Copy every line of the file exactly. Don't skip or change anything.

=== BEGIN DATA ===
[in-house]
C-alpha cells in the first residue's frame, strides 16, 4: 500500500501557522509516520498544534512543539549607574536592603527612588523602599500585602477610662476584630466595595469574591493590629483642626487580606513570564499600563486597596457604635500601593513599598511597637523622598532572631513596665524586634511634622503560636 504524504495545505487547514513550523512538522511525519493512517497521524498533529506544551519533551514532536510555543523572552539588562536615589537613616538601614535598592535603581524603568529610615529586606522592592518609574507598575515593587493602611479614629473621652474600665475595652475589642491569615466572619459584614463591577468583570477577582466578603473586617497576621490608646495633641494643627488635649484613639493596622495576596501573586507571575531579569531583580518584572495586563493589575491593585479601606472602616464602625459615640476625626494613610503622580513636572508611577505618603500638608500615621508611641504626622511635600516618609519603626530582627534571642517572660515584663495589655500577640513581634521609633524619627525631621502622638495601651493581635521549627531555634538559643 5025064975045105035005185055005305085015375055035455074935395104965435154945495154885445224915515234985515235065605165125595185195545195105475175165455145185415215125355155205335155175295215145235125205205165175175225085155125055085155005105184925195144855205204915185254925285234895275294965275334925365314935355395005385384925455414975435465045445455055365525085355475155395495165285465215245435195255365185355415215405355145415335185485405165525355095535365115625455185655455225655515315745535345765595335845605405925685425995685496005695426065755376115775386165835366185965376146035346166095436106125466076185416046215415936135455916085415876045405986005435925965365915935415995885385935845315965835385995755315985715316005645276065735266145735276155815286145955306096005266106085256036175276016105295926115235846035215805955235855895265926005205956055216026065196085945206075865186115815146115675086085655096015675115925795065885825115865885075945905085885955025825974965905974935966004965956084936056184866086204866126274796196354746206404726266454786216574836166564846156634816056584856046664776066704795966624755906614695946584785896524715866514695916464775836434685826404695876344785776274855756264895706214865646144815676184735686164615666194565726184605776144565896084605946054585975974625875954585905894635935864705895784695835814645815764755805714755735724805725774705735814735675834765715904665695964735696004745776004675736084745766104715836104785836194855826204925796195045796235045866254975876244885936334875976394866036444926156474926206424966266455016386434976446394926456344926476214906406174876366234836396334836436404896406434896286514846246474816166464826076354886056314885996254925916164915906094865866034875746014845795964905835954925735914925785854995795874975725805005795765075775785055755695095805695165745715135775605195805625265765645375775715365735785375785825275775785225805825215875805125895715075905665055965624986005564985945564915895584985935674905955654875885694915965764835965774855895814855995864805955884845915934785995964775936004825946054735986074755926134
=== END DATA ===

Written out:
[in-house]
C-alpha cells in the first residue's frame, strides 16, 4: 500500500501557522509516520498544534512543539549607574536592603527612588523602599500585602477610662476584630466595595469574591493590629483642626487580606513570564499600563486597596457604635500601593513599598511597637523622598532572631513596665524586634511634622503560636 504524504495545505487547514513550523512538522511525519493512517497521524498533529506544551519533551514532536510555543523572552539588562536615589537613616538601614535598592535603581524603568529610615529586606522592592518609574507598575515593587493602611479614629473621652474600665475595652475589642491569615466572619459584614463591577468583570477577582466578603473586617497576621490608646495633641494643627488635649484613639493596622495576596501573586507571575531579569531583580518584572495586563493589575491593585479601606472602616464602625459615640476625626494613610503622580513636572508611577505618603500638608500615621508611641504626622511635600516618609519603626530582627534571642517572660515584663495589655500577640513581634521609633524619627525631621502622638495601651493581635521549627531555634538559643 5025064975045105035005185055005305085015375055035455074935395104965435154945495154885445224915515234985515235065605165125595185195545195105475175165455145185415215125355155205335155175295215145235125205205165175175225085155125055085155005105184925195144855205204915185254925285234895275294965275334925365314935355395005385384925455414975435465045445455055365525085355475155395495165285465215245435195255365185355415215405355145415335185485405165525355095535365115625455185655455225655515315745535345765595335845605405925685425995685496005695426065755376115775386165835366185965376146035346166095436106125466076185416046215415936135455916085415876045405986005435925965365915935415995885385935845315965835385995755315985715316005645276065735266145735276155815286145955306096005266106085256036175276016105295926115235846035215805955235855895265926005205956055216026065196085945206075865186115815146115675086085655096015675115925795065885825115865885075945905085885955025825974965905974935966004965956084936056184866086204866126274796196354746206404726266454786216574836166564846156634816056584856046664776066704795966624755906614695946584785896524715866514695916464775836434685826404695876344785776274855756264895706214865646144815676184735686164615666194565726184605776144565896084605946054585975974625875954585905894635935864705895784695835814645815764755805714755735724805725774705735814735675834765715904665695964735696004745776004675736084745766104715836104785836194855826204925796195045796235045866254975876244885936334875976394866036444926156474926206424966266455016386434976446394926456344926476214906406174876366234836396334836436404896406434896286514846246474816166464826076354886056314885996254925916164915906094865866034875746014845795964905835954925735914925785854995795874975725805005795765075775785055755695095805695165745715135775605195805625265765645375775715365735785375785825275775785225805825215875805125895715075905665055965624986005564985945564915895584985935674905955654875885694915965764835965774855895814855995864805955884845915934785995964775936004825946054735986074755926134